FIG. 11 shows another embodiment of an antiglare mirror according to the present invention. This mirror has a construction similar to that of the mirror in FIG. 1, except that the liquid crystal aligning low refractivity dielectric layer 4 of, e.g., SiO2, is eliminated and the high refractivity transparent dielectric layer 3 is made to function to align the liquid crystals of the liquid cryatal layer 5. This type of antiglare mirror may have any desired hue of reflected light, although the color tone is slightly lighter since the difference between the refractivities of the layers 3 and 5 is smaller than that in the mirror in FIG. 1.
The switch 9 in FIGS. 1, 7, 9, and 11 may be of a manual type, although an automatic type using an optical switch is more convenient. FIG. 12 is a block diagram of an example of such an automatic switch. In FIG. 12, reference numeral 21 denotes the mirror shown in FIGS. 1, 7, 9, and 11 and reference numeral 22 a housing of the mirror 21. The connection between the power source 10 and the mirror 21 is switched by a switch circuit 13, which is operated by the output of a subtractor 24 that compares the outputs of photodetectors 25a and 25b. The reason why the two photodetectors 25a and 25b are used is for detecting glare which is sensed by human eyes. Human eyes do not feel some light sources so much as glare when the surroundings are bright and feel the same light sources very much as glare when the surroundings are dark. One photodetector 25a detects the brightness of the surroundings, and the other photodetector 25b detects the brightness behind the automobile. When the difference of the outputs of the two photodetectors 25a and 25b becomes higher than a predetermined level, that is, the brightness behind the automobile exceeds the brightness of the surroundings to a certain level, glare prevention is effected. Details of a circuit for this are given below with reference to FIG. 13.
In FIG. 13, reference numeral 26 denotes an analog operating circuit (for example, LX031 produced by CR-BOX), 27a, 27b and 27c operating amplifiers (for example, μA741 available from Teledyne), and 28 a relay. When the output of the subtractor 24 is higher than a predetermined reference voltage V, the output of the operating amplifier 27a acts as a power source which drives the relay 28. As a result, the liquid crystal driving power source 10 supplies voltage to the mirror 11 (ON-state). In contrast, when the output of the subtractor 24 is lower than the reference voltage V, that is, the brightness behind the automobile is as high as the brightness of the surroundings, the output of the operating amplifier 27a becomes approximately zero and the mirror is not supplied with voltage (OFF-state). The two photodetectors 15a and 15b may be placed anywhere so long as one detects light from behind and the other detects the light of the surroundings. Preferably the detector detecting light from behind is placed at a portion of a mirror or a rear window and is directed behind, and the detector detecting light of the surroundings is placed, at a portion of a dashboard and directed sideways.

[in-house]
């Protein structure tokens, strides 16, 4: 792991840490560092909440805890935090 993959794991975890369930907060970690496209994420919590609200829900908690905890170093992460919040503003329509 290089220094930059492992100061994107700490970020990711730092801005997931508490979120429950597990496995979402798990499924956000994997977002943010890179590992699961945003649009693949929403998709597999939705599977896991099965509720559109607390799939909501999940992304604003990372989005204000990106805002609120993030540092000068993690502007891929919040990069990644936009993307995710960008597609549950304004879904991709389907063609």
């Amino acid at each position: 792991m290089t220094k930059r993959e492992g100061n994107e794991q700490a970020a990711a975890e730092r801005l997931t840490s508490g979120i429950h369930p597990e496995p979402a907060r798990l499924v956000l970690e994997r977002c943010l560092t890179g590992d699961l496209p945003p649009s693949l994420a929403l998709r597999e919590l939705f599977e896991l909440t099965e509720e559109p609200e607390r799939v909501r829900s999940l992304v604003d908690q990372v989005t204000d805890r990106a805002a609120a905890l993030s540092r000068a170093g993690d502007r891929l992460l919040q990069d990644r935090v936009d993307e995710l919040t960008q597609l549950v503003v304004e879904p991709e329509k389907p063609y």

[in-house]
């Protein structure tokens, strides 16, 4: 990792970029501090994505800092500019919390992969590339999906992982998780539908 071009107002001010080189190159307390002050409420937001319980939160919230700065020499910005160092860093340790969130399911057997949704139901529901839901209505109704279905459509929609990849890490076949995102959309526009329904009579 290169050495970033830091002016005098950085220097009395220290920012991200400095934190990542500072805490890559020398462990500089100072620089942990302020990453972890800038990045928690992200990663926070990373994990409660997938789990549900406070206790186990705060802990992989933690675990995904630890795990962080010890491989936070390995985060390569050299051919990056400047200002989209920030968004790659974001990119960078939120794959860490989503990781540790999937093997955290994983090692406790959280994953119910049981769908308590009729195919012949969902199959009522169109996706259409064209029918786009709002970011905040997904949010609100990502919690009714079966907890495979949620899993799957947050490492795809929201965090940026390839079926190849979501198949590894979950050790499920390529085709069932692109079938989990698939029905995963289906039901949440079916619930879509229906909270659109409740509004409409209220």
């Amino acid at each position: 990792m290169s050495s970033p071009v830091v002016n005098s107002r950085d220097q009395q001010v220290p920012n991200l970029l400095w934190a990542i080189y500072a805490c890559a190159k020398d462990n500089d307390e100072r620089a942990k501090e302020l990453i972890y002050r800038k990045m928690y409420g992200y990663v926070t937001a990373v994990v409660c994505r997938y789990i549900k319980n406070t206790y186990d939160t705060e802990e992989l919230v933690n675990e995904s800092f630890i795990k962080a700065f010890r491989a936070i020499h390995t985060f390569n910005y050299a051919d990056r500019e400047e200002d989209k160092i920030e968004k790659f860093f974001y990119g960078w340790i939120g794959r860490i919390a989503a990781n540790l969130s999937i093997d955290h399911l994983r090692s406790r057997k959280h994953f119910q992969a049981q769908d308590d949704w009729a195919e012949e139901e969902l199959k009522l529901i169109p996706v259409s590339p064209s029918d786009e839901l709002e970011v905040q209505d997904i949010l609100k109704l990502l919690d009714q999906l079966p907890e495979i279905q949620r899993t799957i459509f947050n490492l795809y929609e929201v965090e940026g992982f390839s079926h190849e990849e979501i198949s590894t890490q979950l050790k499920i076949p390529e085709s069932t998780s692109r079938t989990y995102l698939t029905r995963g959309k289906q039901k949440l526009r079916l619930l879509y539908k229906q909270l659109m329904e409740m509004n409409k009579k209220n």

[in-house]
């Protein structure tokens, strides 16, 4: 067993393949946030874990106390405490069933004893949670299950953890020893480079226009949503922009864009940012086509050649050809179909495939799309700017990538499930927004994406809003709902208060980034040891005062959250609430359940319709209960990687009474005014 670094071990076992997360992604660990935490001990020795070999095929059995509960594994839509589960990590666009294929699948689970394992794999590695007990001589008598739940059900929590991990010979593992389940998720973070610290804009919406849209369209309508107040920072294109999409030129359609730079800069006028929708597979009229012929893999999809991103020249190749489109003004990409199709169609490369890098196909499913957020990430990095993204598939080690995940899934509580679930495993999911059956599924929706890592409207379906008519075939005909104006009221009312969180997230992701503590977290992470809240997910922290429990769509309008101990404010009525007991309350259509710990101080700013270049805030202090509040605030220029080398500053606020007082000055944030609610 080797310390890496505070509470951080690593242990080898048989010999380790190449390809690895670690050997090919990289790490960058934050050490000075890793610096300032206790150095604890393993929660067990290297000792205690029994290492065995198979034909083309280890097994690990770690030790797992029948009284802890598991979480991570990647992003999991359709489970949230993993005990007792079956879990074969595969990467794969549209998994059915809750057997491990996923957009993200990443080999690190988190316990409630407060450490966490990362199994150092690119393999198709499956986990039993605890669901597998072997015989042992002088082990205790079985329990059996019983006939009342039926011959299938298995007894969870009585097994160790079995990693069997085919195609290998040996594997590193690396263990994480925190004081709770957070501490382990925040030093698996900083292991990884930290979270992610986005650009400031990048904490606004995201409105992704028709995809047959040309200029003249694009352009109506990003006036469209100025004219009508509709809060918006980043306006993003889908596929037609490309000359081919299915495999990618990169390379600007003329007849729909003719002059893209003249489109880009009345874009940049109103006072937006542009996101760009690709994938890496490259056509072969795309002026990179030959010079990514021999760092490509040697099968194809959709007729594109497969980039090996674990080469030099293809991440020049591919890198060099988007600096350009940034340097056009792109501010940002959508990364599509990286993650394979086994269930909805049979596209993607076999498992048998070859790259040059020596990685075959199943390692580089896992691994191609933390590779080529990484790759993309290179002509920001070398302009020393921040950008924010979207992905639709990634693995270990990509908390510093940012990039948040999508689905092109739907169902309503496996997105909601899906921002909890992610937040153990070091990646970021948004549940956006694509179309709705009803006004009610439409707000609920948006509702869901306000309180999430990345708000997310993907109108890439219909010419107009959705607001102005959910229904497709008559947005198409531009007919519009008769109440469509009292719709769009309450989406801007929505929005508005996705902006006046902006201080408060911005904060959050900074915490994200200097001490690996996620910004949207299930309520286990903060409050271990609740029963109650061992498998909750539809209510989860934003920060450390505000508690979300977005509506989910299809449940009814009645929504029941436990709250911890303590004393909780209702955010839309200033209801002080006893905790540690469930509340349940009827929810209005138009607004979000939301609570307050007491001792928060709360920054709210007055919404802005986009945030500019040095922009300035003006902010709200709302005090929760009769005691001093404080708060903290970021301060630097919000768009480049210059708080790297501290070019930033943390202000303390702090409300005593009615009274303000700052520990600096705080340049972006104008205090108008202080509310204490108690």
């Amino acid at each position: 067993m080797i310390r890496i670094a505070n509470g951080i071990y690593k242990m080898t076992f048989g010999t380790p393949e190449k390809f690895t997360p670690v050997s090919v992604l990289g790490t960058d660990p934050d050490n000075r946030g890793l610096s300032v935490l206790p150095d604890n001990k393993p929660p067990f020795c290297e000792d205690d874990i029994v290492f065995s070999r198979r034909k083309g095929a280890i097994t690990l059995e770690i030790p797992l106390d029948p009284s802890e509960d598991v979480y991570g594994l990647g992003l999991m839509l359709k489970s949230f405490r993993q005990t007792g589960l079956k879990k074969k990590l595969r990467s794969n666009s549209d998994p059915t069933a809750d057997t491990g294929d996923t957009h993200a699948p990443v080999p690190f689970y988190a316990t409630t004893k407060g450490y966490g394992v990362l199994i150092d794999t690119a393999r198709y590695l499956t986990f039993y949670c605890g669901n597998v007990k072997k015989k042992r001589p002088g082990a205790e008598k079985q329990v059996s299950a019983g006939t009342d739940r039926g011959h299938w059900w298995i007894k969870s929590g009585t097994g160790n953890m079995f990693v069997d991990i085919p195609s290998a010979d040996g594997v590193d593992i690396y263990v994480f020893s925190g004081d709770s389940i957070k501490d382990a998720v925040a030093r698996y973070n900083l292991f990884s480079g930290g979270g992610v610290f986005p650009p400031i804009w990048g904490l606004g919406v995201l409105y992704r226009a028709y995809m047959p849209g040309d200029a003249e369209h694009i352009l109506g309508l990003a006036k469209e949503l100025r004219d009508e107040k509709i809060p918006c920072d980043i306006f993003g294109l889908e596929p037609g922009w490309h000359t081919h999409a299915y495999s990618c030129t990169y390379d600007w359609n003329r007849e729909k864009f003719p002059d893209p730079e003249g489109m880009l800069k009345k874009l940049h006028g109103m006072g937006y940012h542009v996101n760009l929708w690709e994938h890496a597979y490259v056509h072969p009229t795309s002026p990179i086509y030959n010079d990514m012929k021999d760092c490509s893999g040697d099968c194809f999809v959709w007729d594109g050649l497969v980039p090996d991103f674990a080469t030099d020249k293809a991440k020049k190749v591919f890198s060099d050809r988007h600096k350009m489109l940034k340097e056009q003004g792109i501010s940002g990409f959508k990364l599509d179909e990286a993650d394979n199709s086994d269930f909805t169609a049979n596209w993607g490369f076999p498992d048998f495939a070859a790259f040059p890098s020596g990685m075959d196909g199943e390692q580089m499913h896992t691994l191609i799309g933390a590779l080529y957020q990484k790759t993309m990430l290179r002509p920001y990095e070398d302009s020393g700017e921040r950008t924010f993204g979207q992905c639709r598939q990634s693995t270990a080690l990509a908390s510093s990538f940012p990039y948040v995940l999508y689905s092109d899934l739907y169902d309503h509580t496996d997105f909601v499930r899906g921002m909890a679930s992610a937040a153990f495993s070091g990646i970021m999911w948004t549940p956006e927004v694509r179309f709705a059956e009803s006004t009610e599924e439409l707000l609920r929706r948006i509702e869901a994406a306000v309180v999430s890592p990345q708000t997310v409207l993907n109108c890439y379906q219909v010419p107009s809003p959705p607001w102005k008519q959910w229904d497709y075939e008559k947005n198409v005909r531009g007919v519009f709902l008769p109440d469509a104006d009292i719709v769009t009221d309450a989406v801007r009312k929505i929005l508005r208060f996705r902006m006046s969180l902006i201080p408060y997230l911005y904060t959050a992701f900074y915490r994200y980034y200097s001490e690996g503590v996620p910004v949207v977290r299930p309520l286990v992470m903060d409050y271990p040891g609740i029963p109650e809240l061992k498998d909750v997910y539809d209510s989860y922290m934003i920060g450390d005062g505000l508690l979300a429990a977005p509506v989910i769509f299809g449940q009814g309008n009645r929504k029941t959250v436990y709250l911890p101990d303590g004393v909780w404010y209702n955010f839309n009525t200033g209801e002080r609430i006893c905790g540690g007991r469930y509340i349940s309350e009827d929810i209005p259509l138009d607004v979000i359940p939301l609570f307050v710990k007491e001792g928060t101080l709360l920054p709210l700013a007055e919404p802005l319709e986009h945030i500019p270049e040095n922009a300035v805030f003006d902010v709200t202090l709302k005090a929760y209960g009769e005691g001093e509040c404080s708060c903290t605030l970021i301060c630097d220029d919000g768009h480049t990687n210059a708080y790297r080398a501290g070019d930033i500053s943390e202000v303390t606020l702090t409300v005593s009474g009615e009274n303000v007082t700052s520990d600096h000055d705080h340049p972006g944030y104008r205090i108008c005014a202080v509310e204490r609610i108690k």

The antiglare mirror according to the present invention may be used as a fender mirror, a door mirror, a cabin rearview mirror, etc.
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|U.S. Classification||349/195, 349/105, 349/116|
|International Classification||G02B5/08, B60R1/08|
|Cooperative Classification||B60R1/088, G02B5/0858|
|European Classification||B60R1/08G5, G02B5/08M2S|
|Jun 7, 1985||AS||Assignment|
Owner name: NIPPON SOKEN, INC. 14,IWAYA, SHIMOHASUMI-CHO, NISH
Free format text: ASSIGNMENT OF ASSIGNORS INTEREST.;ASSIGNORS:UENO, YOSHIKI;TAGUCHI, TAKASI;HATTORI, TADASHI;REEL/FRAME:004437/0039
Effective date: 19850522
|Mar 18, 1991||FPAY||Fee payment|
Year of fee payment: 4
|Mar 13, 1995||FPAY||Fee payment|
Year of fee payment: 8
|Apr 20, 1999||REMI||Maintenance fee reminder mailed|
|Sep 26, 1999||LAPS||Lapse for failure to pay maintenance fees|
|Dec 7, 1999||FP||Expired due to failure to pay maintenance fee|
Effective date: 19990929